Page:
I have a domain name that I got from a domain name register. I think I understand that "url forwarding" means whenever someone types in the domain name I own, they are redirected to a different URL. It seems like there is something else called "nameservers" which may or may not do the same thing. Can anyone clarify these two terms?

3 Answers 3


Ok, so you registered a domain name. That means you "own it" temporarily for as many years as you registered it for. Now you have to do something with that domain. Possibilities:

  1. Point your domain to a hosting service where your website files will be stored and used. This will be the new home of your domain name. This can be done by either modifying your domain's nameservers or A Records. To do this simply find out what the nameservers of your hosting provider are and change them in your freenom account. Ex NS1.YOURHOSTINGCOMPANY.COM and NS2.YOURHOSTINGCOMPANY.COM.

After changing your nameservers you can modify your website via Dreamweaver, Aptana, Filezilla, etc. all directly via your hosting service or the Server you set up.

  1. Forward your domain to an existing domain (url forwarding); basically another dot com. When a user types in your domain name it will forward to a different location. There are several ways of doing this. a) 301 Permanent Redirects; b) 302 Temporary Redirects; c) cloaking using frames (not recommended).

    • 301 and 302 redirects are used to forward the domain and so your visitors will see the domain name they are forwarded to, not the original one. Ex. If you forward sample1.com to sample2.com visitors will see sample2.com in their url bar.

    • Cloaking (or masking your URL). The end user does not know they are being redirected because they continue to see sample1.com in their url bar even though they are really visiting sample2.com. I recommend you do not use this method because Google frowns upon this and may penalize you as far as Search Engine Rankings are concerned.


There's a little difference. Let me explain domain forwarding:

You've bought a new domain called evanadler.com, and you would like it to be forwarded to evanadler.co that's possible with domain forwarding.

Now let me explain a name server, with name servers you can assign an IP Address to your domain. For example if my server IP is my DNS record would be evanadler.com -> Name servers are mostly name servers from your hosting provider since it's the best way to manage your DNS there. But if you're more technically you might like to manage it your self.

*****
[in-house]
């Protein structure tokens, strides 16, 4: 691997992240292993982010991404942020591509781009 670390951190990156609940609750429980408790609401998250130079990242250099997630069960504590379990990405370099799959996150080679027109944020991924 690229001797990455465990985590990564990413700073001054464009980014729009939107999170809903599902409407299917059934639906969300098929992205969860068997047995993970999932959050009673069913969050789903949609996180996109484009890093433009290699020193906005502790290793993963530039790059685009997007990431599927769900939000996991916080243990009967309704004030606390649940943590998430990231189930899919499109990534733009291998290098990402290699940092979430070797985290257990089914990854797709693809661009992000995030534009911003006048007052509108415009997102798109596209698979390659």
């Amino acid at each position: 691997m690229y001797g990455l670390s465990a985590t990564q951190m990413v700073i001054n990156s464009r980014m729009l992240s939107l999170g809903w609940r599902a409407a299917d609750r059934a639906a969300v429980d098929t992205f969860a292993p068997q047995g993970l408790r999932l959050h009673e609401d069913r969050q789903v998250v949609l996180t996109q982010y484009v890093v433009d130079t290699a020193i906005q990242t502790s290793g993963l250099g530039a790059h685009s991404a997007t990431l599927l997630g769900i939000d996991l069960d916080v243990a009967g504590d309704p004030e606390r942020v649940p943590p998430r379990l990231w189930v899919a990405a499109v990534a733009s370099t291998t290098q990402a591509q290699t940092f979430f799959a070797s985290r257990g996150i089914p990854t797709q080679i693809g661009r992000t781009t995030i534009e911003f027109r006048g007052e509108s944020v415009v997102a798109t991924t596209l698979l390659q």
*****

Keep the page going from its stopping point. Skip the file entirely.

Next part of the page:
Typing in a URL in the browser and seeing a website open involves several steps on several layers. Let's say you type "example.com" into your browser, then the following happens:

  1. The domain name example.com must be resolved to an IP address first. This is done through a name server. This is essentially what you buy when you buy a domain name; the right to configure the domain name to point to a name server of your choice which can resolve the name to an IP address of your choice.

    • The DNS system is checked for the name server responsible for example.com.
    • That name server is asked for the IP address ("A record") of example.com.

    The browser now has the IP address of the web server of example.com.

  2. The browser now makes an HTTP request to the IP address discovered in step 1, asking it for the website "example.com". This is where any HTTP response may be obtained. One possible HTTP response could be a redirect to a different domain.

So, to make a domain redirect to another domain, you need to:

  • buy the domain name
  • set up its name server (NS) record to point to a name server of your choice
  • set up said name server to point to a web server's IP address
  • set up said web server to respond with an HTTP redirect to a different domain

Depending on where you got the domain, some or all of those steps may be rolled into a single one-click choice, but they're still all necessary behind the scenes.

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